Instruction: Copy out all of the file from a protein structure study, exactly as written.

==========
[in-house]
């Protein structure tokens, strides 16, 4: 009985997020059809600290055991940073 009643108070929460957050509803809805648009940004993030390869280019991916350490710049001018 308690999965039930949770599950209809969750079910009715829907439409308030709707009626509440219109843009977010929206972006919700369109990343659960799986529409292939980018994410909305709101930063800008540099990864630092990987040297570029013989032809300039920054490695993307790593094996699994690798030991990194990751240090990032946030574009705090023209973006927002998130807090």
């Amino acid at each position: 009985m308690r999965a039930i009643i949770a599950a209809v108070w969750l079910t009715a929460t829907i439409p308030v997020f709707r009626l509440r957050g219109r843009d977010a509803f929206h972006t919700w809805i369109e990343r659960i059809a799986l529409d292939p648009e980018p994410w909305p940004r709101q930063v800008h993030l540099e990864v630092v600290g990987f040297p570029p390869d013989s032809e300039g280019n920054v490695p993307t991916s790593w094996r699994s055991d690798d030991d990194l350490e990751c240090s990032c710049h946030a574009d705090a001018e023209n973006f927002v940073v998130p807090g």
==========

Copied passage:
[in-house]
């Protein structure tokens, strides 16, 4: 009985997020059809600290055991940073 009643108070929460957050509803809805648009940004993030390869280019991916350490710049001018 308690999965039930949770599950209809969750079910009715829907439409308030709707009626509440219109843009977010929206972006919700369109990343659960799986529409292939980018994410909305709101930063800008540099990864630092990987040297570029013989032809300039920054490695993307790593094996699994690798030991990194990751240090990032946030574009705090023209973006927002998130807090």
């Amino acid at each position: 009985m308690r999965a039930i009643i949770a599950a209809v108070w969750l079910t009715a929460t829907i439409p308030v997020f709707r009626l509440r957050g219109r843009d977010a509803f929206h972006t919700w809805i369109e990343r659960i059809a799986l529409d292939p648009e980018p994410w909305p940004r709101q930063v800008h993030l540099e990864v630092v600290g990987f040297p570029p390869d013989s032809e300039g280019n920054v490695p993307t991916s790593w094996r699994s055991d690798d030991d990194l350490e990751c240090s990032c710049h946030a574009d705090a001018e023209n973006f927002v940073v998130p807090g």